122. 122. Performance Benchmark • Loading of data - limited by network bandwidth • Read performance for Inbox Search in production Search Interactions Term Search Min 7.69 ms 7.78 ms Median 15.69 ms 18.27 ms Average 26.13 ms 44.41 ms
  123. 123. Throughput Benchmark
  124. 124. Data Model • Column: smallest data element, a tuple with a name and a value :Rockets, '1' might return: { 'name' => ‘Rocket-Powered Roller Skates', ‘toon' => ‘Ready Set Zoom', ‘inventoryQty' => ‘5‘, ‘productUrl’ => ‘rockets1.gif’ }
  125. 125. Data Model • ColumnFamily -There’s a single structure used to group both the Columns and SuperColumns. Called a ColumnFamily (think table), it has two types, Standard & Super. – Column families must be defined at startup • Key - the permanent name of the record • Keyspace - the outer-most level of organization.This is usually the name of the application. For example, ‘Acme' (think database name)
  126. 126. Data Model • Optional super column: a named list.A super column contains standard columns, stored in recent order • SupposeOtherProducts has inventory in categories • Querying (:OtherProducts, '174927') might return – {‘OtherProducts' => {'name' => ‘Acme Instant Girl', ..}, ‘foods': {...}, ‘martian': {...}, ‘animals': {...}} • In the example, foods, martian, and animals are all super column names • They are defined on the fly, and there can be any number of them per row. :OtherProducts would be the name of the super column family
  127. 127. Data Model • Columns and SuperColumns are both tuples with a name & value.The key difference is that a standard Column’s value is a “string” and in a SuperColumn the value is a Map of Columns • Columns are always sorted by their name. Sorting supports: – BytesType – UTF8Type – LexicalUUIDType – TimeUUIDType – AsciiType – LongType • Each of these options treats the Columns' name as a different data type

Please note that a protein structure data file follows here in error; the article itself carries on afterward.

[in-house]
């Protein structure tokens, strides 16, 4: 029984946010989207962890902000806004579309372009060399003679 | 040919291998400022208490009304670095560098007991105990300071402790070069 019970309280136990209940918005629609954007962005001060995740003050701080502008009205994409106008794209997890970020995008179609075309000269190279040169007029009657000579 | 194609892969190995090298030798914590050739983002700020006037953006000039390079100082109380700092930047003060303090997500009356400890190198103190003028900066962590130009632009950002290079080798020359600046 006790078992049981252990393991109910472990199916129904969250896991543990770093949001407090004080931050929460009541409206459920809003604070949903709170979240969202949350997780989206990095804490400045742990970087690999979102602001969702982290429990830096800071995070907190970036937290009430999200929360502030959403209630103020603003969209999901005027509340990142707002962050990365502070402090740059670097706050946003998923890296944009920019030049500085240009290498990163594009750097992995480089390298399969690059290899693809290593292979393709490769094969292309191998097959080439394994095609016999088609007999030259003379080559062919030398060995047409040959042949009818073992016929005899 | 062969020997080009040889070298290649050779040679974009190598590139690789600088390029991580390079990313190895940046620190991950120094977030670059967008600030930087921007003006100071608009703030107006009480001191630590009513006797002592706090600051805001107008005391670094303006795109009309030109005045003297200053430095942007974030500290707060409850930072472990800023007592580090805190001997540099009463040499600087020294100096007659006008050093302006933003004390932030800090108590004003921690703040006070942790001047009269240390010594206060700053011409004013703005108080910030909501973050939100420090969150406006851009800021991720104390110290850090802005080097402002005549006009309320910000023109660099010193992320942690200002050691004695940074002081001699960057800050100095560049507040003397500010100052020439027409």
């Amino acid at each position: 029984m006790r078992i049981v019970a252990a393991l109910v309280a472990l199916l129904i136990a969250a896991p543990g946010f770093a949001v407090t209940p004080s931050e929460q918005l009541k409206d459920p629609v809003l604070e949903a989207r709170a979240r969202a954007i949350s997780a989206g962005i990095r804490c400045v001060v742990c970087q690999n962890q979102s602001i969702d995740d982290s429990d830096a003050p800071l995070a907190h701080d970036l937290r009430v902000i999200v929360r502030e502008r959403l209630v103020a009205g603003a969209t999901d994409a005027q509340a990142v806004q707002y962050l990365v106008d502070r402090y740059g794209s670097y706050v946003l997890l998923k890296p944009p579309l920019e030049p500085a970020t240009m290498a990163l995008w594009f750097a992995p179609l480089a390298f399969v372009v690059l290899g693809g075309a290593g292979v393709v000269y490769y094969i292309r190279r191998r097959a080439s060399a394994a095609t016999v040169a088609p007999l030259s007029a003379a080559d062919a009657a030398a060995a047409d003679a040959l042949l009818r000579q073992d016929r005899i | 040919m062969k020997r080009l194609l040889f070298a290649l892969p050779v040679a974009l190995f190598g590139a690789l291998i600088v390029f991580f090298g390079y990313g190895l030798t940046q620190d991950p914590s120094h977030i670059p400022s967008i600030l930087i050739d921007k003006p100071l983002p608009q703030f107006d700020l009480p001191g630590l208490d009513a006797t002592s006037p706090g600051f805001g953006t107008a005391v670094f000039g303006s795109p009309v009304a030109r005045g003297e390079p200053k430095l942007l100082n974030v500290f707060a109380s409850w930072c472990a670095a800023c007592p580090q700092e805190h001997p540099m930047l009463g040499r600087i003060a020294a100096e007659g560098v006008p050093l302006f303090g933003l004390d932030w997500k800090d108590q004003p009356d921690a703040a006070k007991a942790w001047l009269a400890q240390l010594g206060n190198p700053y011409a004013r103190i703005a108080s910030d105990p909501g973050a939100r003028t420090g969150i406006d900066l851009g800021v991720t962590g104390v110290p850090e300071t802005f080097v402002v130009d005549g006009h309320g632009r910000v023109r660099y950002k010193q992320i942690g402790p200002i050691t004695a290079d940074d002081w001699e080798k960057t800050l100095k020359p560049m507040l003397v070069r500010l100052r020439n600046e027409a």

128. 128. Tunable Consistency • Cassandra has programmable read/writable consistency • Any - Ensure that the write is written to at least 1 node • One - Ensure that the write is written to at least 1 node’s commit log and memory table before receipt to client • Quorom - Ensure that the write goes to node/2 + 1 • All - Ensure that writes go to all nodes. An unresponsive node would fail the write
  129. 129. Consistent Hashing A H D B M V S R C • Partition using consistent hashing – Keys hash to a point on a fixed circular space – Ring is partitioned into a set of ordered slots and servers and keys hashed over these slots • Nodes take positions on the circle. • A, B, and D exists. – B responsible for AB range. – D responsible for BD range. – A responsible for DA range. • C joins. – B, D split ranges. – C gets BC from D.
  130. 130. Key-Value Model • Cassandra is a column oriented NoSQL system • Column families: sets of key-value pairs – column family as a table and key- value pairs as a row (using relational database analogy) • A row is a collection of columns labeled with a name
  131. 131. Cassandra Row • Value of row is itself a sequence of key-value pairs • such nested key-value pairs are columns • key = column name • A row must contain at least 1 column
  132. 132. Example of Columns
  133. 133. Column Names StoringValues • key: User ID • column names store tweet ID values • values of all column names are set to “-” (empty byte array) as they are not used
  134. 134. Key Space • A Key Space is a group of column families together. It is only a logical grouping of column families and provides an isolated scope for names
  135. 135. Comparison with RDBMS • With RDBMS, a normalized data model is created without considering the exact queries – SQL can return almost anything though Joins • With C*, the data model is designed for specific queries – schema is adjusted as new queries introduced • C*: NO joins, relationships, or foreign keys – a separate table is leveraged per query – data required by multiple tables is denormalized across those tables